Intersecting orbits with John Glenn

glennOn February 20, 1962 I was in second grade at P.S. 186 in the New York City borough of Queens. Our teacher, a bubbly little delight with curly, dark brown hair, Mrs. Kantor, rolled in a TV set and we watched John Glenn become the first American in space orbit.

Once he touched down, our assignment was to write a “composition” relating our feelings about Glenn’s accomplishment.

I was already astounded by the pioneering sub-orbital flights of Alan Shepard and Virgil “Gus” Grissom, but this one rocked my world and touched my 10-year old heart. Instead of simply a summary of the event, my composition turned out to be a letter to Col. John Glenn. I told him how brave he was and how scary it must have been hurtling back down to Earth in a little capsule that had a suspect heat shield, leading TV commentators to wonder if after everything Glenn had gone through, he’d be burned to a crisp on his way back home. I told him how proud the country was of him and that I hoped, one day, to do something in my life as significant as he had just done.
That day stayed with me as I watched Glenn cruise down New York’s “Canyon of Heroes” in Manhattan during a celebratory ticker tape parade. I rooted for him during his down and up and down and up political career and hoped his bid for the Presidency would be successful.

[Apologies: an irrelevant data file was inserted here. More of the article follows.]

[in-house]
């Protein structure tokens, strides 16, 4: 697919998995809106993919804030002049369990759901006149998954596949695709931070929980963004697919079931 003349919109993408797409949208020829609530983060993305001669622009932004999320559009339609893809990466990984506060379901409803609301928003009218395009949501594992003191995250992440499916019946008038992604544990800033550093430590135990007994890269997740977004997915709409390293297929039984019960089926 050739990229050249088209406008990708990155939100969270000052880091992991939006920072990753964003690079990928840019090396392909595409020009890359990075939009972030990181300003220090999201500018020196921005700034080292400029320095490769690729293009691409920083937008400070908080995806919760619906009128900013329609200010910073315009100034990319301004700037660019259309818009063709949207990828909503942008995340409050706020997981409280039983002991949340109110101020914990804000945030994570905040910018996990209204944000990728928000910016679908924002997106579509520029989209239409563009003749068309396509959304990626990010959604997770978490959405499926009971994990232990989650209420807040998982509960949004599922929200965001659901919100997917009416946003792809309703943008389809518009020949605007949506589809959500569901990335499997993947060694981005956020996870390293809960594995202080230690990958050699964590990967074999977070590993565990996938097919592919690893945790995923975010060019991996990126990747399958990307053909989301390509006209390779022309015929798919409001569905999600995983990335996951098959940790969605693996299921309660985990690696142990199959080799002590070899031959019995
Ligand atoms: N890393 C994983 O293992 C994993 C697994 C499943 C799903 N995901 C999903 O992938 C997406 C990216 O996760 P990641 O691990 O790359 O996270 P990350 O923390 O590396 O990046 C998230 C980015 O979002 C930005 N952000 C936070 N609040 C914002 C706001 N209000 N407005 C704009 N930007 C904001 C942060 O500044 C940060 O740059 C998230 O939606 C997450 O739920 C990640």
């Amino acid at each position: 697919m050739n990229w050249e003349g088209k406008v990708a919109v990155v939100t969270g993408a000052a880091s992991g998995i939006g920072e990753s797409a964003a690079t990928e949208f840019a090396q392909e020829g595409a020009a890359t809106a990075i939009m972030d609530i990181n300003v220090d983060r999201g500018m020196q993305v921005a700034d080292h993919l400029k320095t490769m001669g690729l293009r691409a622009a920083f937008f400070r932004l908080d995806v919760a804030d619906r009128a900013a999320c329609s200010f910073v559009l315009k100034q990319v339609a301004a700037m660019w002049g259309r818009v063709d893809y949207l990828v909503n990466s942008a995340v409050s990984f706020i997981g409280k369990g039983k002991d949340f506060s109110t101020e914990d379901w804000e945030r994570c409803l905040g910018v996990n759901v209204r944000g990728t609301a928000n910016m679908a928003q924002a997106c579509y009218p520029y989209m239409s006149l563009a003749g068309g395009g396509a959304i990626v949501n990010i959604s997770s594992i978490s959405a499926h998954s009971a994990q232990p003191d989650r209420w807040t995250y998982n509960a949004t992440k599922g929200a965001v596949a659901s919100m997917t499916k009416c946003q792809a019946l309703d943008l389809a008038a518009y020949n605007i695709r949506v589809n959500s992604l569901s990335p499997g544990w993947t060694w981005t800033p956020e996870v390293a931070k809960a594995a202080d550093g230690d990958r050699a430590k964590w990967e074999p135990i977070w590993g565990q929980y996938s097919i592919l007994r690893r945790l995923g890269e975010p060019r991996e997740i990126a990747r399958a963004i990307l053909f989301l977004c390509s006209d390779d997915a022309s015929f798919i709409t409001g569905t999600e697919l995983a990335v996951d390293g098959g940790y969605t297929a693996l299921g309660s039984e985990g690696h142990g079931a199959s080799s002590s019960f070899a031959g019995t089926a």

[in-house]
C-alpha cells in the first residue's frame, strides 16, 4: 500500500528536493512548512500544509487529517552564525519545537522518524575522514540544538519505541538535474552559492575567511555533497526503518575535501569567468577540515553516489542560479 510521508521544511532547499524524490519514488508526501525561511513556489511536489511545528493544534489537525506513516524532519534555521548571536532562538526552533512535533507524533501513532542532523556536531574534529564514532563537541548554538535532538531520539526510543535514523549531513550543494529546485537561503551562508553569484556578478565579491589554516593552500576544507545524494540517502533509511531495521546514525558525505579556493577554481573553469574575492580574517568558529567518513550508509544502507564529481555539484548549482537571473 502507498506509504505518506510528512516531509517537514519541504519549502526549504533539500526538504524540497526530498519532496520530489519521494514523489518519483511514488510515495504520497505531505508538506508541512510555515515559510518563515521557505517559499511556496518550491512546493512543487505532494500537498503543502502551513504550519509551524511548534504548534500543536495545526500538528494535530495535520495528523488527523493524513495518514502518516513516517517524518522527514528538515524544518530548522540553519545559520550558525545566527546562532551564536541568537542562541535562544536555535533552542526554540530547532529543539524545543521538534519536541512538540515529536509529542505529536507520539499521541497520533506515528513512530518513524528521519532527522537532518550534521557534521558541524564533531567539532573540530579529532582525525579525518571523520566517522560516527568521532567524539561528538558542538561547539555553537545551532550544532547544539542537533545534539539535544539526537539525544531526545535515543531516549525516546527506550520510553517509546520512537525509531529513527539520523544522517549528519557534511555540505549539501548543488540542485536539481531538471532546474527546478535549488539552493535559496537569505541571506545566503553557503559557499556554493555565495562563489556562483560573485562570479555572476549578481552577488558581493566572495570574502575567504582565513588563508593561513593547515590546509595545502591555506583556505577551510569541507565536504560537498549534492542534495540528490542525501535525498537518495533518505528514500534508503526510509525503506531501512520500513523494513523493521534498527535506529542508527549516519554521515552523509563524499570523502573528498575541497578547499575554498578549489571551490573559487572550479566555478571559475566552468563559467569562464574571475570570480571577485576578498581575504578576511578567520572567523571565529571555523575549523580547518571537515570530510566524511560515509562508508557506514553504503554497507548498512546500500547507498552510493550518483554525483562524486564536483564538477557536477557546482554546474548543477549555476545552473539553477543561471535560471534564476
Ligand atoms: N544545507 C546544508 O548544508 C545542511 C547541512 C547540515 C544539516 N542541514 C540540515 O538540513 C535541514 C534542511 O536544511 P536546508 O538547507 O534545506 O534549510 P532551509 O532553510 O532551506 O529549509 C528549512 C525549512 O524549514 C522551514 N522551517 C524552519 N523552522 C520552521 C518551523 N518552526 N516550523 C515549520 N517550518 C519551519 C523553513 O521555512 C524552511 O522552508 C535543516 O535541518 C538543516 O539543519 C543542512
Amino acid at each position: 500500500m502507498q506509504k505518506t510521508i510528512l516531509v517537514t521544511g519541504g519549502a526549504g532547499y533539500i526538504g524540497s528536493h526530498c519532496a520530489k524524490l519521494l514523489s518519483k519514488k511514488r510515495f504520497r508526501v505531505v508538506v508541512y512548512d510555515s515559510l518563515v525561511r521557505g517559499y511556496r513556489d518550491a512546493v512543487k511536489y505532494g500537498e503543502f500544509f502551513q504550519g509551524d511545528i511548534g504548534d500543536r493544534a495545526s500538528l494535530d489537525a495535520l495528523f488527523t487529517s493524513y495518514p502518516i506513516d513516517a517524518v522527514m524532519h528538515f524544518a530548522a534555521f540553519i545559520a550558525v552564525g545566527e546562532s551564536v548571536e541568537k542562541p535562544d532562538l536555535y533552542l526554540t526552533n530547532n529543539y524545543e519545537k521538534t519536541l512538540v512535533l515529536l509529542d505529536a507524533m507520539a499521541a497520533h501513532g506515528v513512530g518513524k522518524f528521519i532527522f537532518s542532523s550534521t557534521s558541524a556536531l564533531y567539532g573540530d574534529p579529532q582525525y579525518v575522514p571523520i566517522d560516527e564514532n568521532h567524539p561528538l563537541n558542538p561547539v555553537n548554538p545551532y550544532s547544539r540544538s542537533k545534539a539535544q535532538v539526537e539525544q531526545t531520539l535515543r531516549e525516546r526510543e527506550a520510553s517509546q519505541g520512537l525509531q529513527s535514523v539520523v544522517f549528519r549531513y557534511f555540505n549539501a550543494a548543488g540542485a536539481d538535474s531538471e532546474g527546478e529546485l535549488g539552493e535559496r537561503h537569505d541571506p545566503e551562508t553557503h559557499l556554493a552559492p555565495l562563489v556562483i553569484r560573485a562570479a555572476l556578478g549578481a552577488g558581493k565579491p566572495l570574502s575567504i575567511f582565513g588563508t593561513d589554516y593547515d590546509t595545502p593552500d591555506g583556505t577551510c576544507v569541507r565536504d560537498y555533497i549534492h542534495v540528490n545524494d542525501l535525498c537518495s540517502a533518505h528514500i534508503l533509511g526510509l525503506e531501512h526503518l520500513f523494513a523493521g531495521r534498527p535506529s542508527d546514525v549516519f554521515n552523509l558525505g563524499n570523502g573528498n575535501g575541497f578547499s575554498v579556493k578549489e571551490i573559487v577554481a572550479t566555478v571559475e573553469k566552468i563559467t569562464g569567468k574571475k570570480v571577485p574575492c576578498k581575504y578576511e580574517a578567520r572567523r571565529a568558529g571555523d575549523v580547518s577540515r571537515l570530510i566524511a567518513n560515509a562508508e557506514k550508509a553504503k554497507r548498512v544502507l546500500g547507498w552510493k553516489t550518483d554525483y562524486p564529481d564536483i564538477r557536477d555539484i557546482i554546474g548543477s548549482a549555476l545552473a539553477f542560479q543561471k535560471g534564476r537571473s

Fast-forward to June 14, 1990. I was the CNN Detroit Bureau Chief and correspondent. There had been a terrible rainstorm causing a massive mudslide in a little Ohio River hamlet called Shadyside. 26 people died. My crew and I were quickly dispatched to cover the story. We hadn’t been on the ground more than 30 minutes when a couple of familiar looking figures arrived. I don’t often become starstruck since reporters often come in contact with celebrities. But I couldn’t help but feel a twinge of awe at my first site of  Sen. John Glenn . Along with fellow Ohio Senator Howard Metzenbaum, he had arrived to survey the scene and give comfort to the citizens of this devastated little burg.

They both came up to our camera and agreed to a short interview. As February 20, 1962 came roaring into my brain, I was suddenly shaking hands with the man to whom I’d written that letter, but never sent, all those years ago. I was looking into the eyes of a genuine hero and he was looking at me. Given the tragic situation that triggered this encounter, it was no time for small talk or any sort of personal discourse. I asked my questions related to the story, which he answered directly and respectfully.  I detected a glistening in his eyes that had moments ago teared up on hearing of the extent of the loss of life and structural damage to the town. What struck me was that unlike some other politicians I had interviewed over the years, the only reference to “I” in his comments related to his profound concern for his constituents and the promise to get whatever emergency services and funding they needed.
The interview probably lasted less than two minutes, but to have shaken the hand of my hero, spoken to him, well, in that short moment, a part of my life had come full orbit.

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